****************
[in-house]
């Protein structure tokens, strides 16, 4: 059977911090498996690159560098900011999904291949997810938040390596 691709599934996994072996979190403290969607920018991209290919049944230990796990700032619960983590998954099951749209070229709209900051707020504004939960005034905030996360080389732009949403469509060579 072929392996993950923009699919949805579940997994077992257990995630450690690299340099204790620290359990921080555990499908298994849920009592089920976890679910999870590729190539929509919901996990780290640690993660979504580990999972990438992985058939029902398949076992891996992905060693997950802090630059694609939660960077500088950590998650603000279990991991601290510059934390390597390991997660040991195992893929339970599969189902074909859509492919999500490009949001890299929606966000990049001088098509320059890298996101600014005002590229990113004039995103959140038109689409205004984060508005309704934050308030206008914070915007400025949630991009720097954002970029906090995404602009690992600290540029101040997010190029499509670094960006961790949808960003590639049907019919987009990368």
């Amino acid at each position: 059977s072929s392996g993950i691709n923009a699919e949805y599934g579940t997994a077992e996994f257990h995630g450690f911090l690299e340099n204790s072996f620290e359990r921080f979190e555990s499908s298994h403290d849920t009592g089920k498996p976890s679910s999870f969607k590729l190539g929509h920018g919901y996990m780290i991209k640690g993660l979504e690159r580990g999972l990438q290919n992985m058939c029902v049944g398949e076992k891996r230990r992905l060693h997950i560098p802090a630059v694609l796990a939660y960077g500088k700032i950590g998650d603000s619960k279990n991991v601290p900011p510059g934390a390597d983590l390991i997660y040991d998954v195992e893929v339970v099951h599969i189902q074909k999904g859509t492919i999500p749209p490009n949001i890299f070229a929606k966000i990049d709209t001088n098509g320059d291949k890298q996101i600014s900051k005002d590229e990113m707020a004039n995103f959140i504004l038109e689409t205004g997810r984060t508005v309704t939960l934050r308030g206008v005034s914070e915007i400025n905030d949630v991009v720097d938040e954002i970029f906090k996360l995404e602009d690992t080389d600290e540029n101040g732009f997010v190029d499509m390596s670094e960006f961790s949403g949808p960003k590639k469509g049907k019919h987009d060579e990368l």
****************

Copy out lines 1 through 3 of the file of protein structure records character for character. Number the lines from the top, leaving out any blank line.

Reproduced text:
[in-house]
């Protein structure tokens, strides 16, 4: 059977911090498996690159560098900011999904291949997810938040390596 691709599934996994072996979190403290969607920018991209290919049944230990796990700032619960983590998954099951749209070229709209900051707020504004939960005034905030996360080389732009949403469509060579 072929392996993950923009699919949805579940997994077992257990995630450690690299340099204790620290359990921080555990499908298994849920009592089920976890679910999870590729190539929509919901996990780290640690993660979504580990999972990438992985058939029902398949076992891996992905060693997950802090630059694609939660960077500088950590998650603000279990991991601290510059934390390597390991997660040991195992893929339970599969189902074909859509492919999500490009949001890299929606966000990049001088098509320059890298996101600014005002590229990113004039995103959140038109689409205004984060508005309704934050308030206008914070915007400025949630991009720097954002970029906090995404602009690992600290540029101040997010190029499509670094960006961790949808960003590639049907019919987009990368």
């Amino acid at each position: 059977s072929s392996g993950i691709n923009a699919e949805y599934g579940t997994a077992e996994f257990h995630g450690f911090l690299e340099n204790s072996f620290e359990r921080f979190e555990s499908s298994h403290d849920t009592g089920k498996p976890s679910s999870f969607k590729l190539g929509h920018g919901y996990m780290i991209k640690g993660l979504e690159r580990g999972l990438q290919n992985m058939c029902v049944g398949e076992k891996r230990r992905l060693h997950i560098p802090a630059v694609l796990a939660y960077g500088k700032i950590g998650d603000s619960k279990n991991v601290p900011p510059g934390a390597d983590l390991i997660y040991d998954v195992e893929v339970v099951h599969i189902q074909k999904g859509t492919i999500p749209p490009n949001i890299f070229a929606k966000i990049d709209t001088n098509g320059d291949k890298q996101i600014s900051k005002d590229e990113m707020a004039n995103f959140i504004l038109e689409t205004g997810r984060t508005v309704t939960l934050r308030g206008v005034s914070e915007i400025n905030d949630v991009v720097d938040e954002i970029f906090k996360l995404e602009d690992t080389d600290e540029n101040g732009f997010v190029d499509m390596s670094e960006f961790s949403g949808p960003k590639k469509g049907k019919h987009d060579e990368l």